Fixing to a hollow gunnel

Discussion in 'Fiberglass and Composite Boat Building' started by valvebounce, Jul 16, 2015.

  1. valvebounce
    Joined: Dec 2010
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    valvebounce Senior Member

    My boat is double skinned,I suspect the gunnels are hollow.
    I would like to fit a bow roller for the anchor.Is there a type of expanding plug that will do the job.The boat is only 14ft and weighs less than 200lbs.
    (Skipper dinghy)
    There are "U" hoop fittings (8) along the gunnels,which were for the ropes when it was a sailing dinghy.I am not using it under sail,just with an outboard.
    The mast and dagger board have been removed.There are fittings in place for rowlocks,which I think were originally incorporated.
    I am trying to avoid drilling or cutting the gunnel if possible,although it will need to be drilled to take the bow roller.
    If need be,I can cut and reinforce the gunnel at the bow,but I would prefer not to.
     
  2. Jamie Kennedy
    Joined: Jun 2015
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    Jamie Kennedy Senior Member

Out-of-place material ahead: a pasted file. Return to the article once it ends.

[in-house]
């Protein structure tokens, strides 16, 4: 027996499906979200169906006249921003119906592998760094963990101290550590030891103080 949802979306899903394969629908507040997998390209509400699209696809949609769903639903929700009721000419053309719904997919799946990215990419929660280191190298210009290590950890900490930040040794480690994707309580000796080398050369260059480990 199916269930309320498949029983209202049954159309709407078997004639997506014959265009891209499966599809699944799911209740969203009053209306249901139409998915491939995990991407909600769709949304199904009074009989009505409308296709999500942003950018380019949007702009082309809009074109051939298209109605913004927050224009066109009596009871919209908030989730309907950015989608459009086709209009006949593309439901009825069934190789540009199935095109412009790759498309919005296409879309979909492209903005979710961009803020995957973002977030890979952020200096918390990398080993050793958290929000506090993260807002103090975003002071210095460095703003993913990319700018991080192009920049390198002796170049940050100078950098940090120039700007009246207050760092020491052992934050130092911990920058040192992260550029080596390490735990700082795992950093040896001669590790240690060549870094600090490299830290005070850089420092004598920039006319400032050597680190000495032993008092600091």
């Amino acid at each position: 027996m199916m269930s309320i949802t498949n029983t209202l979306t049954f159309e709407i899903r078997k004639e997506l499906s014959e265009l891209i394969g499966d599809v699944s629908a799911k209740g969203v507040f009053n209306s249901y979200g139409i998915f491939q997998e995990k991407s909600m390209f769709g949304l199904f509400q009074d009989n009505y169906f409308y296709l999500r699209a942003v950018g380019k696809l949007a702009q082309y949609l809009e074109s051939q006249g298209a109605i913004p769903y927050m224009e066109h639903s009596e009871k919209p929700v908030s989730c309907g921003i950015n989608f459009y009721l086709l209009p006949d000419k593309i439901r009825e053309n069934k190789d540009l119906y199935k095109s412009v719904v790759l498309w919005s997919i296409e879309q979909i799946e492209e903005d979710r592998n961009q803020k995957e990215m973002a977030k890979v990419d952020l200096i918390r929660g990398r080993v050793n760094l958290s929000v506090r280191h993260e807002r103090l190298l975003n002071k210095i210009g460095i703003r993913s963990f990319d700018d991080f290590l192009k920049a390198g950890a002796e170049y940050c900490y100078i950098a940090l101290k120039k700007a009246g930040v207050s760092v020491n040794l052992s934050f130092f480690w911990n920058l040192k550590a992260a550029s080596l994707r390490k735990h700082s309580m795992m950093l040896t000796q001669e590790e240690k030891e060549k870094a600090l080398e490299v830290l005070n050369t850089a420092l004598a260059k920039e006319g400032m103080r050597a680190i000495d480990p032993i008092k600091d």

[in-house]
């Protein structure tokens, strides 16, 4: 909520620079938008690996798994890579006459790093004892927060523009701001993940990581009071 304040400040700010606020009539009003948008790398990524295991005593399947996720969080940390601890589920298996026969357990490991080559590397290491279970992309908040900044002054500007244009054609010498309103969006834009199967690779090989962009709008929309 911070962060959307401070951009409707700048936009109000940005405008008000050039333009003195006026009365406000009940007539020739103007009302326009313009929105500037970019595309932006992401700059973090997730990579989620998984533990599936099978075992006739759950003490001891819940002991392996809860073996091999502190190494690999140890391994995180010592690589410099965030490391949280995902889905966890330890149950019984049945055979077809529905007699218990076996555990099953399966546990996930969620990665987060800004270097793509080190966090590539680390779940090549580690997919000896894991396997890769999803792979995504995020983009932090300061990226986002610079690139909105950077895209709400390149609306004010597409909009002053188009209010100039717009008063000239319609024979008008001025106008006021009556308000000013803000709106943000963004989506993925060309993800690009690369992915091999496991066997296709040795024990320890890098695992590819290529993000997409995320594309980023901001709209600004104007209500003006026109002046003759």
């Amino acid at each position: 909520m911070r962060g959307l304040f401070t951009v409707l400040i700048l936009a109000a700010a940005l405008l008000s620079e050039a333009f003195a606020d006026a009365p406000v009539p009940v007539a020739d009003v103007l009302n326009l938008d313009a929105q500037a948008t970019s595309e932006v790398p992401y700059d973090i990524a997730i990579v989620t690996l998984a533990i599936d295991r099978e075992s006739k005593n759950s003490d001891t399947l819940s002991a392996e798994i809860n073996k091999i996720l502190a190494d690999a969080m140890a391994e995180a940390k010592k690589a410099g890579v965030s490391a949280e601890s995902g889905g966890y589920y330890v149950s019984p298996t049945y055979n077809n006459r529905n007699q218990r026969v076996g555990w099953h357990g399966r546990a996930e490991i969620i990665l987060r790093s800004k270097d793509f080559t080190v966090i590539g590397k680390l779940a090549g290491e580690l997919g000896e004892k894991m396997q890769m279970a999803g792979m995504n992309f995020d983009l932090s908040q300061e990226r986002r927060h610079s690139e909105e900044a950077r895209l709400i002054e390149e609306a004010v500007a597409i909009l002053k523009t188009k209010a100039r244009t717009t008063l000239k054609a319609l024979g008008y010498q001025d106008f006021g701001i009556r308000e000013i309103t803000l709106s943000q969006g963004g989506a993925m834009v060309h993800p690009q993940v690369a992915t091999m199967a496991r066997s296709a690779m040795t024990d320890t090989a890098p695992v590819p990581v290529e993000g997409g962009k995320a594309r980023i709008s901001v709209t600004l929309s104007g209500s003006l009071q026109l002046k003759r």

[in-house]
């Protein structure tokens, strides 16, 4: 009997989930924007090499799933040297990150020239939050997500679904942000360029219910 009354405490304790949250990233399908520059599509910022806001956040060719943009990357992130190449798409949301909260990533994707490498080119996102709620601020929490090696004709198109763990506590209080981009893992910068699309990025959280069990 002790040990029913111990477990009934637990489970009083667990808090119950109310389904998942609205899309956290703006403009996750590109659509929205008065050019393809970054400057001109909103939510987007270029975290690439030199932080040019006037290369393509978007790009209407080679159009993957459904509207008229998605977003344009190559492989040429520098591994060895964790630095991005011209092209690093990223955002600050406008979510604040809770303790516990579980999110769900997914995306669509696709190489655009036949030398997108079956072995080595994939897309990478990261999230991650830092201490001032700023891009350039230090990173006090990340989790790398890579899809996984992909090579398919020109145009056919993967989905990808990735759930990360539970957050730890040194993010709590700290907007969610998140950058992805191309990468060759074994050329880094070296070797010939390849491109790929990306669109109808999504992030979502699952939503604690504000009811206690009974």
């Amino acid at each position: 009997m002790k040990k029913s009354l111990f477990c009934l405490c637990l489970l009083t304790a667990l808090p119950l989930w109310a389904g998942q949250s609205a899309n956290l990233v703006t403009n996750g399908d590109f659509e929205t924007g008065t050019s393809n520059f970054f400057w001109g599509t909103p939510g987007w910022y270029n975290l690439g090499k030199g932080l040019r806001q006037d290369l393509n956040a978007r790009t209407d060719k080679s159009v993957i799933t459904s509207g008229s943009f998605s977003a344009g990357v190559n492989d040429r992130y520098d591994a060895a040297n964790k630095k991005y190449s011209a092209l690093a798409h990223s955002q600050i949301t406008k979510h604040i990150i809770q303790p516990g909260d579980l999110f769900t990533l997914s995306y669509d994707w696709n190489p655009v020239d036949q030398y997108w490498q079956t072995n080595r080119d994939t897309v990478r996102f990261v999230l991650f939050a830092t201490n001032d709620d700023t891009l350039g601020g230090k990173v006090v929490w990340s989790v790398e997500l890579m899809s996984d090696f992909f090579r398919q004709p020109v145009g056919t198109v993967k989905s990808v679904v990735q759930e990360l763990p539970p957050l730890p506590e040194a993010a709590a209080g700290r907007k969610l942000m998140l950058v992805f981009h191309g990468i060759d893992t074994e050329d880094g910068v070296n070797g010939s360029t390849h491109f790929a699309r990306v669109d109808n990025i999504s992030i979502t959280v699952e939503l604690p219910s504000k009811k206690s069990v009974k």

I would drill holes for bolts as though it wer solid and then inject in some epoxy with some filler just to seal it off not so much for reinforcement. Should be strong enough you just don't need water getting in there. Where will anchor actually attach to, once anchored.
    I would put a cleat somewhere around the front of the centreboard trunk. Central.
     
  3. alan white
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    alan white Senior Member

    Why do you need a bow roller for such a small boat? The problem of chafe shouldn't be an issue----- if you simply clip or tie to a bow eye you won't have to worry about the rail at all. The anchor shouldn't hang from the bow like on cruisers. Too much weight forward, it will affect performance. If you carry the anchor in the cockpit you won't have to go forward to drop it. Attach it to the bow eye afterwards.
     
  4. PAR
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    PAR Yacht Designer/Builder

    The problem with this arrangement is just what you're experiencing, no meat to attach things, just a void, under a thin skin. If you inject epoxy, you'll find you can pump in a gallon of goo, just to have it run down the inside of this void and spread out into a pool. If thickened enough you might end up with a mass of goo where you need it, but because you can't see it, you'll never know. Lastly, because you can't prep the inside surface, so the goo can bond well, again you'll never know, until the fasteners pull out and drop the roller assembly in the drink.

    [​IMG]